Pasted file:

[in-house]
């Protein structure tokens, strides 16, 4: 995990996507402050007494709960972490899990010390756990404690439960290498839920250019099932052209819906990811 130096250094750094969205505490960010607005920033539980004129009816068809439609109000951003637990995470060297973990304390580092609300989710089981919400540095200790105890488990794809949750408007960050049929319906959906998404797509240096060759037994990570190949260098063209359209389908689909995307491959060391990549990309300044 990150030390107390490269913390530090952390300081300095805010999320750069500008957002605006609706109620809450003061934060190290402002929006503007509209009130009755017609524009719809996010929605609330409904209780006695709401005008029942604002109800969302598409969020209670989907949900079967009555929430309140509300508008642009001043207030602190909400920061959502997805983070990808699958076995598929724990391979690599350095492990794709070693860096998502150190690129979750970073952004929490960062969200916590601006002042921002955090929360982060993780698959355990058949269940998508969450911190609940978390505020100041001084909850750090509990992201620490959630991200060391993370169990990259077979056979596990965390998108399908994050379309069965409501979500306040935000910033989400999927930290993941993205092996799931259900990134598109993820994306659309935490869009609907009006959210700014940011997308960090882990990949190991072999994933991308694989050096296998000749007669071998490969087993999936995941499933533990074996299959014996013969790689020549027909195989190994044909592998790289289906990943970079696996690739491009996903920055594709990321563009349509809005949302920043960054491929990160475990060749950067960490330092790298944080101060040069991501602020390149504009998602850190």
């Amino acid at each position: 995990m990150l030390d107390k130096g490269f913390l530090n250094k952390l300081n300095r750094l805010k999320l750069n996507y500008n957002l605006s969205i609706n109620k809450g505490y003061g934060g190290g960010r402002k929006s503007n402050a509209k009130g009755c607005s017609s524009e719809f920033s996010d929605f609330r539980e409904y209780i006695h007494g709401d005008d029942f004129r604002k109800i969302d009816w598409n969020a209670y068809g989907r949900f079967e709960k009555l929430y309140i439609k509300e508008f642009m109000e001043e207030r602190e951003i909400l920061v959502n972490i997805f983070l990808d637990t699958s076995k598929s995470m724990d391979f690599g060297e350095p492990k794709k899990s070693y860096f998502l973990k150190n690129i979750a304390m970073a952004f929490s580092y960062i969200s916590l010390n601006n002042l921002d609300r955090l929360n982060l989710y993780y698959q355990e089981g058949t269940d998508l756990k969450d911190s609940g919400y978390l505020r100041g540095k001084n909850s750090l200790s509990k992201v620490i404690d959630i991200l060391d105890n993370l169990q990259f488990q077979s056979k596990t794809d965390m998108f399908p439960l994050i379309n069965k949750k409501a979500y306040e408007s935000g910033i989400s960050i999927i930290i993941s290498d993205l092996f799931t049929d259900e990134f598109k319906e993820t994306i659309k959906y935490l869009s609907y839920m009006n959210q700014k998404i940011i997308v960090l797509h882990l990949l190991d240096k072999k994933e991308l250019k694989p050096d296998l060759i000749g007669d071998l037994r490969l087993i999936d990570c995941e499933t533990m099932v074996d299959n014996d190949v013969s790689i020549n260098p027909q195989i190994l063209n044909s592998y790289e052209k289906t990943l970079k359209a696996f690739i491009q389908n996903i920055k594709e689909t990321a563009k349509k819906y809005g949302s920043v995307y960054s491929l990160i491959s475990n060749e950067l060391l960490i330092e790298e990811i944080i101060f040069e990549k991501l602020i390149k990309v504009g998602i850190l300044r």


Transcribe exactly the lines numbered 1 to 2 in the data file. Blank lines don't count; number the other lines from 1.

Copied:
[in-house]
């Protein structure tokens, strides 16, 4: 995990996507402050007494709960972490899990010390756990404690439960290498839920250019099932052209819906990811 130096250094750094969205505490960010607005920033539980004129009816068809439609109000951003637990995470060297973990304390580092609300989710089981919400540095200790105890488990794809949750408007960050049929319906959906998404797509240096060759037994990570190949260098063209359209389908689909995307491959060391990549990309300044 990150030390107390490269913390530090952390300081300095805010999320750069500008957002605006609706109620809450003061934060190290402002929006503007509209009130009755017609524009719809996010929605609330409904209780006695709401005008029942604002109800969302598409969020209670989907949900079967009555929430309140509300508008642009001043207030602190909400920061959502997805983070990808699958076995598929724990391979690599350095492990794709070693860096998502150190690129979750970073952004929490960062969200916590601006002042921002955090929360982060993780698959355990058949269940998508969450911190609940978390505020100041001084909850750090509990992201620490959630991200060391993370169990990259077979056979596990965390998108399908994050379309069965409501979500306040935000910033989400999927930290993941993205092996799931259900990134598109993820994306659309935490869009609907009006959210700014940011997308960090882990990949190991072999994933991308694989050096296998000749007669071998490969087993999936995941499933533990074996299959014996013969790689020549027909195989190994044909592998790289289906990943970079696996690739491009996903920055594709990321563009349509809005949302920043960054491929990160475990060749950067960490330092790298944080101060040069991501602020390149504009998602850190």